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Publication numberUS3543931 A
Publication typeGrant
Publication dateDec 1, 1970
Filing dateFeb 29, 1968
Priority dateFeb 29, 1968
Publication numberUS 3543931 A, US 3543931A, US-A-3543931, US3543931 A, US3543931A
InventorsRastatter Edward L
Original AssigneeNichols Eng & Res Corp
Export CitationBiBTeX, EndNote, RefMan
External Links: USPTO, USPTO Assignment, Espacenet
Multiple cyclone assembly
US 3543931 A
Abstract  available in
Images(6)
Previous page
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Claims  available in
Description  (OCR text may contain errors)

United States Patent Inventor Edward L. Rastatter New York, New York Appl. No. 709,298 Filed Feb. 29, 1968 Patented Dec. 1, 1970 Assignee Nichols Engineering 8: Research Corporation New York, New York a corporation of Delaware MULTIPLE CYCLONE ASSEMBLY 16 Claims, 6 Drawing Figs.

US. 209/211, 55/349, 209/144 Int. Cl 210/512, B040 5/28 Field of Search 209/21 1, 144; 210/512; 55/349 [56] References Cited UNITED STATES PATENTS 2,622,735 12/1952 Criner 209/21 1 2,956,679 10/1960 Hoffmann 209/ 144 3,057,476 10/ 1962 Gilbert t 209/21 1 3,335,860 8/1967 Baxter 209/211 FOREIGN PATENTS 692,236 8/1964 Canada 209/21 1 817,342 7/1959 Great Britain 209/21 1 Primary Examiner-Frank W. Lutter AttorneyWard, Mc Elhannon, Brooks and Fitzpatrick ABSTRACT: A multiple cyclone assembly for separating material suspended in a fluid suspension including a plurality of modules which are independently connected to a common header system, and each module including a manifold system connected to the common header system and a plurality of conical cyclones connected to the manifold system, respectively.

Patented Dec. 1, 1970 Sheet IN VENTOR. fawn/v0 L. @Asmflzvq Mnf; Arm NEYS Patented Dec. 1, 1-970 She'et INVENTOR. @WAPD Z Fasmnzp Patented Dec. 1, 1970 Sheet 5 6 gain "MULTIPLE CYCLONE ASSEMBLY This invention relates to cyclones and more particularly to a multiple cyclone assembly for'separating material suspended in a fluid suspension wherein a plurality of hydrocyclones are connected in parallel relationship one with respect to the others. Among many possible-applications, hydrocyclones according to this invention are useful for centrifugally separating impurities from wood pulp suspensions, for example. That is, the device causes the impurities 'to be rejected while the regular wood pulp fibers are maintained in liquid suspension.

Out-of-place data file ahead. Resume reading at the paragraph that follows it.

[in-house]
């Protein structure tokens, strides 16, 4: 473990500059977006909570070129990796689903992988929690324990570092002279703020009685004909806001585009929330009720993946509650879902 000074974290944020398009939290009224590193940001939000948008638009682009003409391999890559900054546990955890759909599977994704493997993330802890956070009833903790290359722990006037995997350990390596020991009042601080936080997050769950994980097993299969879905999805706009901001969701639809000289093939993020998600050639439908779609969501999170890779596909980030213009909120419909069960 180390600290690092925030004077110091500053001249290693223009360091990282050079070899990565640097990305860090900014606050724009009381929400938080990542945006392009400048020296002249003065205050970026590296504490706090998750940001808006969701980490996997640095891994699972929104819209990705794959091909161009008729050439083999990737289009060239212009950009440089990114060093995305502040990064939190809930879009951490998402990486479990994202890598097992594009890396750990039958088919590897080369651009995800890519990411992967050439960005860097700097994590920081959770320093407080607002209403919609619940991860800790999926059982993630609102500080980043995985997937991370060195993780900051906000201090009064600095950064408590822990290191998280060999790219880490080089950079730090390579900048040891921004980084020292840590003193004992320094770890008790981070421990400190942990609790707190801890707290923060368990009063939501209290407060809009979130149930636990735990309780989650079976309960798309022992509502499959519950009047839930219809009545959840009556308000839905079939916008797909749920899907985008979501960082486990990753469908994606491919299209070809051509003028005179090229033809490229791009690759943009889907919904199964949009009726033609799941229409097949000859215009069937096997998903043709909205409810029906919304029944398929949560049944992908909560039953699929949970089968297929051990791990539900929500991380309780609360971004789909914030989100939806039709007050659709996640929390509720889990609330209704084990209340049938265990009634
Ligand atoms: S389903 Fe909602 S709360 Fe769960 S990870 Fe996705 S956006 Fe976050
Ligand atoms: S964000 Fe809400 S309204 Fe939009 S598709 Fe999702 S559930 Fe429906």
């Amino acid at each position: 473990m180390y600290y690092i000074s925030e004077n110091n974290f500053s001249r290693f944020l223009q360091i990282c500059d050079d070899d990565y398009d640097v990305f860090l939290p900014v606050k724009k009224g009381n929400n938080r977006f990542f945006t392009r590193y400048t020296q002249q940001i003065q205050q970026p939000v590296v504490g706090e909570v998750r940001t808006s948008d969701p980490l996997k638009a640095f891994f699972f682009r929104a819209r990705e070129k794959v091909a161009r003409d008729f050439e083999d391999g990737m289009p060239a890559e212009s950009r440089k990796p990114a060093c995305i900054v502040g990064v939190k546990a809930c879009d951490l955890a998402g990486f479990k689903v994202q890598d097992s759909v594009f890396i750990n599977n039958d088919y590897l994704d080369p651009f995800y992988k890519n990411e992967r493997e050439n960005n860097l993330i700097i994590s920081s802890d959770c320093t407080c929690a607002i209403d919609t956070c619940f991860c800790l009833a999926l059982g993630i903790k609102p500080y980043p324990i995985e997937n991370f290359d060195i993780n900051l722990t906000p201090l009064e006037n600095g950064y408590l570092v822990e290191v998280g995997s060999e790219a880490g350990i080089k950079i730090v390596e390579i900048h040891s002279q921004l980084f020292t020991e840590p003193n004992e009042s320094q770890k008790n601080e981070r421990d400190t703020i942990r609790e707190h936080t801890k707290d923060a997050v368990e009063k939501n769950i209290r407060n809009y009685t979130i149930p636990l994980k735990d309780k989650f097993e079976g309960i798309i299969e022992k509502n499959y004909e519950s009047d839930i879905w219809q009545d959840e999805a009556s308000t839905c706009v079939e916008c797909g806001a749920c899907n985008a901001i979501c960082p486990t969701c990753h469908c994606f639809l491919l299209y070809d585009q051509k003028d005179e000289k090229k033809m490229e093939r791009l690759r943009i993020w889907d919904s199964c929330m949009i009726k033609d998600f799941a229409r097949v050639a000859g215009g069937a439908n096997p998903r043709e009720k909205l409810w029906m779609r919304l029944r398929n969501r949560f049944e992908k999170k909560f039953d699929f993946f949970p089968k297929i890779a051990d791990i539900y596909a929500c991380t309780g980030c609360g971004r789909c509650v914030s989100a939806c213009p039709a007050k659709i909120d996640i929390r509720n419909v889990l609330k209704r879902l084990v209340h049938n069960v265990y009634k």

Usually a hydrocyclone comprises an upper cylindrical portion which merges downwardly into a conical portion. There is an aperture or opening at the apex of the cone, and there is another aperture opening, coaxial with the apex opening, in the cover plate or head piece on the top of the cylindrical section. Also, there is a feed inlet means tangentially disposed with respect to thecylindricalsection. in operation, the fluid suspension enters the cyclone through the'feed inlet means under sufficient pressure to give it a high rotational movement during its passage down through the cone. The heavier fraction of the suspended solids isdischarged from the cyclone through the apex opening while the; lighter fraction is discharged through the opening in the cover plate. It will be appreciated that when separating fairly large and heavy particless'uspended in liquid it is possible to use a largesized hydrocyclone and conversely when separating fairly small and light particles suspended in liquid, it is necessary to use a small sized hydrocyclone. In the latter case, substantial problems arise, especially when large volumetric quantities are to be processed, That is, a great many small size hydrocyclones operating in parallel must be employed to process the same amount of fluid suspension. This presents severe structural, operational, maintenance and space problems. Heretofore, attempts have been made to overcome these problems, butthey have not been entirely satisfactory. in some of the prior art structures, the cyclones are formed by providing a plurality of hollow conical spaces inside an annularly shaped block. The

inlet and outlet passages are openings in thebloclc. A major dkadvantage of this type of structure is that it is impossible to visually inspect the individual'cyclones, particularly in the I hydrocyclone modules includes an elongated upper inlet are tapered outwardly in the direction of flow. Also, the

passages-in the reject outlet manifold are outwardly tapered in the direction of. flow. This ensures the maintenance of con stant flow velocity throughout the headers and manifolds,

respectively, thereby preventing the clogging of the pulp in suspension.